Boston-based startup, Lightmatter, which uses light for AI processing, has announced that it has raised $154 million in funding and increased its valuation as a result of clients purchasing its systems for quicker and more energy-efficient computing.

Revolutionizing AI Processing with Light-Based Hardware and Software

LightMatter is a tech company that produces chips that use the flow of light to perform computational processes such as matrix-vector products which are the core of many AI computations.

Currently, the AI industry employs GPUs and TPUs that use conventional silicon gates and transistors for such computations. However, these traditional chips are nearing their speed and density limits for a certain wattage or size.

As such, the supercomputers that enable training models like GPT-4 are large, use a tremendous amount of electricity, and generate a great deal of waste heat, a problem Lightmatter hopes to solve using light.

The telecommunications sector has used light for decades through fiber optic cables that carry data around the globe. Due to its efficiency, large computer firms are currently looking to deploy light-based technology in their data centers to cut back on power expenses.

For this reason, in 2017, Nick Harris founded the company based on optical computing work he and his colleagues completed at MIT, which is granting them the necessary patent licenses. A year later, he was able to get a $11 million seed investment that enabled the company to take the technology from prototype to product.

However, in 2021, investors began to worry about when the company would begin production with one saying at the time that “this isn’t a science project.” Harris acknowledged that while they understood “in principle” the technology should work, there was a tremendous amount of work to be done to make it operational.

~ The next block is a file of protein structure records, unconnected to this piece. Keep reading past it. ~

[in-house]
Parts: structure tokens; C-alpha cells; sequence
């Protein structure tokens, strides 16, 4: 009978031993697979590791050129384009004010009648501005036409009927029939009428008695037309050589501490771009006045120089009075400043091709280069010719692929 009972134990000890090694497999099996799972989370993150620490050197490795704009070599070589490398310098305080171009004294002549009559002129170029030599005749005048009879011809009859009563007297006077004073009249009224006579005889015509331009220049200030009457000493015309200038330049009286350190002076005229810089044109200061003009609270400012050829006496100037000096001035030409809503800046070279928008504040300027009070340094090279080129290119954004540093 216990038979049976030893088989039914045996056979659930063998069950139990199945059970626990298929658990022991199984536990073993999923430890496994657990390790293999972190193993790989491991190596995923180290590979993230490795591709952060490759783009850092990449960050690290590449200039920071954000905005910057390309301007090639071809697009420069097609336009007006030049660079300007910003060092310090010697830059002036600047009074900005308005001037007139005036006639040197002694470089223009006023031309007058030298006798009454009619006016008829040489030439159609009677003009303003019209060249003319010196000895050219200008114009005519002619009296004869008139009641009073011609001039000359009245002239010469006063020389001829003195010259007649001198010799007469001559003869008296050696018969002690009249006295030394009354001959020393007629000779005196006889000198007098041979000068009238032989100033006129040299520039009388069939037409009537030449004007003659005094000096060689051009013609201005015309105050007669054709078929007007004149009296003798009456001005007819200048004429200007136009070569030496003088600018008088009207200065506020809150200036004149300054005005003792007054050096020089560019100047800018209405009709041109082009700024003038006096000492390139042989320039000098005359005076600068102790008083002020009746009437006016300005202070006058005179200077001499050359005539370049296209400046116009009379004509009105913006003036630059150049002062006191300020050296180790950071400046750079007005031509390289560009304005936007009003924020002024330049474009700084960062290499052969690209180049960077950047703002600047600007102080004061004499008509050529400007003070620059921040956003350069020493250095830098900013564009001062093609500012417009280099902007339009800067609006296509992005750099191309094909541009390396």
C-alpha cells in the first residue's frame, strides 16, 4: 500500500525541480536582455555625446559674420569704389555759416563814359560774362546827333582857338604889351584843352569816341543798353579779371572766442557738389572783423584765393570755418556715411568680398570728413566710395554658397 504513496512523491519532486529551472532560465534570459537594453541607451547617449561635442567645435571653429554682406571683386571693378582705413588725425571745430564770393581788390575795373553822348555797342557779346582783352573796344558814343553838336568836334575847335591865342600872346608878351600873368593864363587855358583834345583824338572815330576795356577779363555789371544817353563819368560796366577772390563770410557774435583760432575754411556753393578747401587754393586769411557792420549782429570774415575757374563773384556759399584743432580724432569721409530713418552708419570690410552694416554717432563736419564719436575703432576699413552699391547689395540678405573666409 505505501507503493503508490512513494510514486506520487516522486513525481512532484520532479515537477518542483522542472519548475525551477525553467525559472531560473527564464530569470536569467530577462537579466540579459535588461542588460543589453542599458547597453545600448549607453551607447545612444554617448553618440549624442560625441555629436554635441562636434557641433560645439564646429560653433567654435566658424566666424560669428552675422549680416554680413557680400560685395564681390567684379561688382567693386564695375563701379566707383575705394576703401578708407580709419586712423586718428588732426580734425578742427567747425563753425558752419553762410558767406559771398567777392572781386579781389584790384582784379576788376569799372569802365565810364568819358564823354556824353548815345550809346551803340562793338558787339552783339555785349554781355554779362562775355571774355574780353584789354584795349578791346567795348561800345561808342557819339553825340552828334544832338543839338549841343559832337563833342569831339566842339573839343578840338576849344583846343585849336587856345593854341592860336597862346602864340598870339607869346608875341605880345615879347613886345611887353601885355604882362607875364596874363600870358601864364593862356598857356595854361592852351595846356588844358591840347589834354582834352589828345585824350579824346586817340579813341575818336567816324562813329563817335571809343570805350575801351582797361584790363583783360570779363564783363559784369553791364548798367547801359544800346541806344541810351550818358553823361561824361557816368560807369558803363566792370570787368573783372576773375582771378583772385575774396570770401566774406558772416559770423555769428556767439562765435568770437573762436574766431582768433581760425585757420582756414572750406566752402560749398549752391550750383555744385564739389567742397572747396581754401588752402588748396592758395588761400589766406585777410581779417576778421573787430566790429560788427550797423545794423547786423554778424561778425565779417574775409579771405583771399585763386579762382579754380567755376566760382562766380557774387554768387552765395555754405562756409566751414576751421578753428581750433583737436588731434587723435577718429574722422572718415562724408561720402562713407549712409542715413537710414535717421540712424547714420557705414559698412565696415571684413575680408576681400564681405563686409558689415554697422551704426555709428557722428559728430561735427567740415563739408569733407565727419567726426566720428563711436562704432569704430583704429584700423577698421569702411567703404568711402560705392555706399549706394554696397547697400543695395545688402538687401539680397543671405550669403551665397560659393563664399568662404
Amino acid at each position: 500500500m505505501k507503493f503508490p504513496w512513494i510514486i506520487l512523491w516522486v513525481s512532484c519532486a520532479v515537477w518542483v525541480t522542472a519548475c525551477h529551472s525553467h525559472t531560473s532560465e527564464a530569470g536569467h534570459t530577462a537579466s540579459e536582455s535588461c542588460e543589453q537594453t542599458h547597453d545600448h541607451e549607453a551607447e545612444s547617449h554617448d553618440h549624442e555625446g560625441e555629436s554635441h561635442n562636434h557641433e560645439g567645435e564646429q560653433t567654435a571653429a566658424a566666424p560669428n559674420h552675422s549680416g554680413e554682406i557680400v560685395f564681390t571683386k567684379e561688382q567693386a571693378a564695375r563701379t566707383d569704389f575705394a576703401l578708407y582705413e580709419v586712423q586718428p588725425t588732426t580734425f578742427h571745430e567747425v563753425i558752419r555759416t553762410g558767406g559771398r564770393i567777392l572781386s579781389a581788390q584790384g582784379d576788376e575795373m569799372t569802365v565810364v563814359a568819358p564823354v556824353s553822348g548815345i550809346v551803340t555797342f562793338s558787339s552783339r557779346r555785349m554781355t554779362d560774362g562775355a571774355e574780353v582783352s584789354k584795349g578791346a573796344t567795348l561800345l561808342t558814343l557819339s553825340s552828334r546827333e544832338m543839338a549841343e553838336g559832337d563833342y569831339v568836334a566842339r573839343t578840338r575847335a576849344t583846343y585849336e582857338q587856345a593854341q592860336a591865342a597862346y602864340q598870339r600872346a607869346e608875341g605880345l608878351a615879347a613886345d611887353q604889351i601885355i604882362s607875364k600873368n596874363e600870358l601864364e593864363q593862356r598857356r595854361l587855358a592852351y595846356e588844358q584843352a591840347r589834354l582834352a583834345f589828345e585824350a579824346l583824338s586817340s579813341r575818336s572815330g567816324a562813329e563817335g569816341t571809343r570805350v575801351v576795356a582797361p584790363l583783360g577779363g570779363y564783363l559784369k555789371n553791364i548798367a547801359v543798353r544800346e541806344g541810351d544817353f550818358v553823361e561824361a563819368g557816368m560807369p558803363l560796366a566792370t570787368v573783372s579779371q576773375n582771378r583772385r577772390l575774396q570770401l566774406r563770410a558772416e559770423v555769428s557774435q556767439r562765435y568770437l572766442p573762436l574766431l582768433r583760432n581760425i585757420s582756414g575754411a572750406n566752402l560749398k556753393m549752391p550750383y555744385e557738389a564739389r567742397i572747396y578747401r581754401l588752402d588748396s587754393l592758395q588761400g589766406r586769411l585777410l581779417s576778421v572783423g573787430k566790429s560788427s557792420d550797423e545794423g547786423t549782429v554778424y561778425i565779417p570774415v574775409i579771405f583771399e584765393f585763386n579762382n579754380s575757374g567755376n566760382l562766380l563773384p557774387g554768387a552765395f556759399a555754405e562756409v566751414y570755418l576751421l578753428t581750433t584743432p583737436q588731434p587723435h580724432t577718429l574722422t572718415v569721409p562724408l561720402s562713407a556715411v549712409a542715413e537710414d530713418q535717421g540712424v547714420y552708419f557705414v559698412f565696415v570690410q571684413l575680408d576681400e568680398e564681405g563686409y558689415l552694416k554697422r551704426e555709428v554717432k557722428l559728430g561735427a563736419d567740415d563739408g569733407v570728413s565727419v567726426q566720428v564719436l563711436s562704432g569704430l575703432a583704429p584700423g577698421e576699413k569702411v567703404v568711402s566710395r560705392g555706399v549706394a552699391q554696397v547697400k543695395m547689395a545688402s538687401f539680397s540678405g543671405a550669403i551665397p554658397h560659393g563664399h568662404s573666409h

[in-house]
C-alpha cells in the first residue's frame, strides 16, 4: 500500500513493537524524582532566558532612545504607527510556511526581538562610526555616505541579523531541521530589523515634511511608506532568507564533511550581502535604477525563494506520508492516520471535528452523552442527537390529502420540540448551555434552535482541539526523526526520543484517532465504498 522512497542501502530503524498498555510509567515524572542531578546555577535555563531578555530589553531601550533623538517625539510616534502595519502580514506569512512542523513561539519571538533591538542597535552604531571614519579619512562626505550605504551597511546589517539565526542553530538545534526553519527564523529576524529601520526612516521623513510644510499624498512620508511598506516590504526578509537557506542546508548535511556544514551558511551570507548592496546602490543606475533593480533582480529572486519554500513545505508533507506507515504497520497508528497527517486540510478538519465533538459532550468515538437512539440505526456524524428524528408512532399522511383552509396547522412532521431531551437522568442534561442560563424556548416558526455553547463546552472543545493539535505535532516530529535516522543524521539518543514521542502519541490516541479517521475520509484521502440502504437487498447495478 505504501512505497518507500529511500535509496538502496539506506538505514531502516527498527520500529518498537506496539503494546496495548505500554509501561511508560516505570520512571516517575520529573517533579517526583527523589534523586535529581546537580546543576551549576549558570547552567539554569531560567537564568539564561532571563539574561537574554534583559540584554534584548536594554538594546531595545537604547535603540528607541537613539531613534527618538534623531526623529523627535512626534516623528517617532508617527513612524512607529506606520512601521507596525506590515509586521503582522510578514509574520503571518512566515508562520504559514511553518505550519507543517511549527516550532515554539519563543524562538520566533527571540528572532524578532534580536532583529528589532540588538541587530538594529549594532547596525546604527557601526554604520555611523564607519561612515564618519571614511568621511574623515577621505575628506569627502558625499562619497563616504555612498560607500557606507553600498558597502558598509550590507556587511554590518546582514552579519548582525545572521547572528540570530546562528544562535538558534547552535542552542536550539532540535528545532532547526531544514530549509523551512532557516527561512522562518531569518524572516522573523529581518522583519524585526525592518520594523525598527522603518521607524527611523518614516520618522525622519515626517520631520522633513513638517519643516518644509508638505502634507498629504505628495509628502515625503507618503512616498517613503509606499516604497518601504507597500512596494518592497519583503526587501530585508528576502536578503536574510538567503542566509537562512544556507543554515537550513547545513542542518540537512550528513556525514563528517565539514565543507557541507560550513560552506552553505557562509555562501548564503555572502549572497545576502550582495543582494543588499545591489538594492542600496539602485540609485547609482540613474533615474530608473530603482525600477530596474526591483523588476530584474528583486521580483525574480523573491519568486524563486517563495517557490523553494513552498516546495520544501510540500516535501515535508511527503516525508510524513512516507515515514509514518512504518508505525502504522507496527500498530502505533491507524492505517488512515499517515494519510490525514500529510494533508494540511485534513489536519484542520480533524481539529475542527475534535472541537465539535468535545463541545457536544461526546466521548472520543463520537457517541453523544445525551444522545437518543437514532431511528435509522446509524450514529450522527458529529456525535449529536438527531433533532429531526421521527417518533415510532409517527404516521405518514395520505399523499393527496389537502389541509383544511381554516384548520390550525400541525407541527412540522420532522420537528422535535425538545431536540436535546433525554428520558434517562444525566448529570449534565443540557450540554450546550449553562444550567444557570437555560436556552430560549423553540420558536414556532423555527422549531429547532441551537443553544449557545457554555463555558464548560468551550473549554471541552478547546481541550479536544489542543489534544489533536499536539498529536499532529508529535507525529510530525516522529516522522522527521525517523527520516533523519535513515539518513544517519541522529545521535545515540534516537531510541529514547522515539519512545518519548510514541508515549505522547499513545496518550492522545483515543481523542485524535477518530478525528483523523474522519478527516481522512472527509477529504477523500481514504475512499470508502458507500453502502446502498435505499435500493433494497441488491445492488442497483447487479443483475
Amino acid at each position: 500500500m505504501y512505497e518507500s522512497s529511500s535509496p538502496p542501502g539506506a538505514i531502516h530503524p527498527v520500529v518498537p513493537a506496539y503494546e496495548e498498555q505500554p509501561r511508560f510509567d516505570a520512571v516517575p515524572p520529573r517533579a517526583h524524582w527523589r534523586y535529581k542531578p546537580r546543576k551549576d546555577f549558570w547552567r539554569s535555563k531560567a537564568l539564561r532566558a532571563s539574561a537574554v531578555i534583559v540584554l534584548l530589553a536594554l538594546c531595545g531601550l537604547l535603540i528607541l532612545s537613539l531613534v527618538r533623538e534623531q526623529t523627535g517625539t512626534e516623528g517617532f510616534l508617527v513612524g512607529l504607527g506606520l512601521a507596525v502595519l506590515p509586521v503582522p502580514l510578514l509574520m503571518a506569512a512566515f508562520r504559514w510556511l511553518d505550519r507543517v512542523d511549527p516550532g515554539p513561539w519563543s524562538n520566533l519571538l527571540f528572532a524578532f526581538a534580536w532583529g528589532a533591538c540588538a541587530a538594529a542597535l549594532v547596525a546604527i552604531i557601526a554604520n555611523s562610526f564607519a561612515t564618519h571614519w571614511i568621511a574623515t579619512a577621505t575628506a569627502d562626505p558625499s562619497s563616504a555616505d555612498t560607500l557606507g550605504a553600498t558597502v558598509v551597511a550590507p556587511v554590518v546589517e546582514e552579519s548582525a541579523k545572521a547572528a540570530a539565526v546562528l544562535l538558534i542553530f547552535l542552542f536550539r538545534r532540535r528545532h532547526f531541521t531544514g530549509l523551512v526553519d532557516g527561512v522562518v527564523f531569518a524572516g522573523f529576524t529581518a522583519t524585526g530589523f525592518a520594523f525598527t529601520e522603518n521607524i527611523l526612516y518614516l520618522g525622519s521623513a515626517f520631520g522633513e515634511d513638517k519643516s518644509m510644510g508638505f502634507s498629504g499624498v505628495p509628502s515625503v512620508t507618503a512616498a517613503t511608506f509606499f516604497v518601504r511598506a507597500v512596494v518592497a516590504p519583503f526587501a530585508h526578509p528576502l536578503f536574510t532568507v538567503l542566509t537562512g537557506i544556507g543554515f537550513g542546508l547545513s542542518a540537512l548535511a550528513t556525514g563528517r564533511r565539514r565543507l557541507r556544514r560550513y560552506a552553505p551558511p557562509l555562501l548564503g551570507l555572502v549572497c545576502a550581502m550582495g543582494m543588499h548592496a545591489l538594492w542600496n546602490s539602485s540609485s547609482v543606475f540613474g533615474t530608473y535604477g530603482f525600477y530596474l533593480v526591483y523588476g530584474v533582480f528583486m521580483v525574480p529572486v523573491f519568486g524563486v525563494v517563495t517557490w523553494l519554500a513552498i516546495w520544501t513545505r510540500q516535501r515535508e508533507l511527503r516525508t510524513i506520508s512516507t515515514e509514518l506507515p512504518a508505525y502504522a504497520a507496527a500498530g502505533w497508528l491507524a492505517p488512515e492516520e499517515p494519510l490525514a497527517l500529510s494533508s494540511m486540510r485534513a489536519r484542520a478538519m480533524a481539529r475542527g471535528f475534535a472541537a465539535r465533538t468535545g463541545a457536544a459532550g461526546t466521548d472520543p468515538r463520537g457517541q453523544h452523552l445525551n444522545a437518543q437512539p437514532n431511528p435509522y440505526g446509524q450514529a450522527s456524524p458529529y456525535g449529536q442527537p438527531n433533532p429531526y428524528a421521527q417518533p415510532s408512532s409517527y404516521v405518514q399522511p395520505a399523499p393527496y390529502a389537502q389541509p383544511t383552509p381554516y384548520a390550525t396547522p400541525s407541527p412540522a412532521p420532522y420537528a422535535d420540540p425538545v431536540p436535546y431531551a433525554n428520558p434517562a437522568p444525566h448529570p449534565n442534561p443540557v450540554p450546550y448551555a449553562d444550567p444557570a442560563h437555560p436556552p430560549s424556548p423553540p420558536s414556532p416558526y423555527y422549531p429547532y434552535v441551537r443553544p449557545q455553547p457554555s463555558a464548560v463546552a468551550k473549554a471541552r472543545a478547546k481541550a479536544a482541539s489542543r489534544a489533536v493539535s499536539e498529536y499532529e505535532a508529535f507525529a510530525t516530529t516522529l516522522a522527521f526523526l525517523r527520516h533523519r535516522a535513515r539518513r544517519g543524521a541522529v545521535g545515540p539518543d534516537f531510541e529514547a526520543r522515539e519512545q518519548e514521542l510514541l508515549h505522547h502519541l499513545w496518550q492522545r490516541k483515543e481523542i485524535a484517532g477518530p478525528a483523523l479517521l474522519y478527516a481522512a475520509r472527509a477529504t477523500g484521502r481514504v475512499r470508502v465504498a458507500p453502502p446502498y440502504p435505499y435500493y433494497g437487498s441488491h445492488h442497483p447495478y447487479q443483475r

Fortunately, the company was able to raise an additional $80 million from investors at around that time and the company began working on scaling the technology to production grade.

The company just held its Series C round where it has secured $154 million from SIP Global, Fidelity Management & Research Company, Viking Global Investors, HPE Pathfinder, and previous investors.

Lighting the Way to the Future

According to the CEO, Harris, Lightmatter is getting ready to make its public debut and is now running a number of test projects with its full stack of Envise – the computing hardware, Passage – the interconnect, essential for massive computing operations, and Idiom – a software platform that should allow machine learning developers to adapt quickly.

“We’ve built a software stack that integrates seamlessly with PyTorch and TensorFlow. The workflow for machine learning developers is the same from there — we take the neural networks built in these industry-standard applications and import our libraries, so all the code runs on Envise,” he explained.

With its hardware-software stack, the photonic computing firm hopes to disrupt the quickly expanding AI computation sector. The company asserts that its technology will advance the sector and significantly reduce electricity use.

“We use light to link computer chips together and we also use light to do calculations for deep learning,” Harris said to TechCrunch. He add3d:

“The reason that we’re getting these customers and data center scale deployments with our interconnect is that the generative AI boom is driving high-end chips like crazy.”

Lightmatter’s solution uses arrays of microscopic optical waveguides to enable the light to practically complete logic operations just by passing through them, making it at least theoretically faster and more effective. Since the waveguides are passive, producing the light itself, followed by reading and managing the output, uses the most power.

This type of optical computing has a particularly intriguing feature: you can boost chip power by employing multiple colors at once. Red does one action, while blue performs another, albeit in reality, 800 nanometers wavelength does one action and 820 for the other.

And while it is not easy to actualize this, these “virtual chips” can significantly boost the amount of processing done on an array. Double the colors, double the power.

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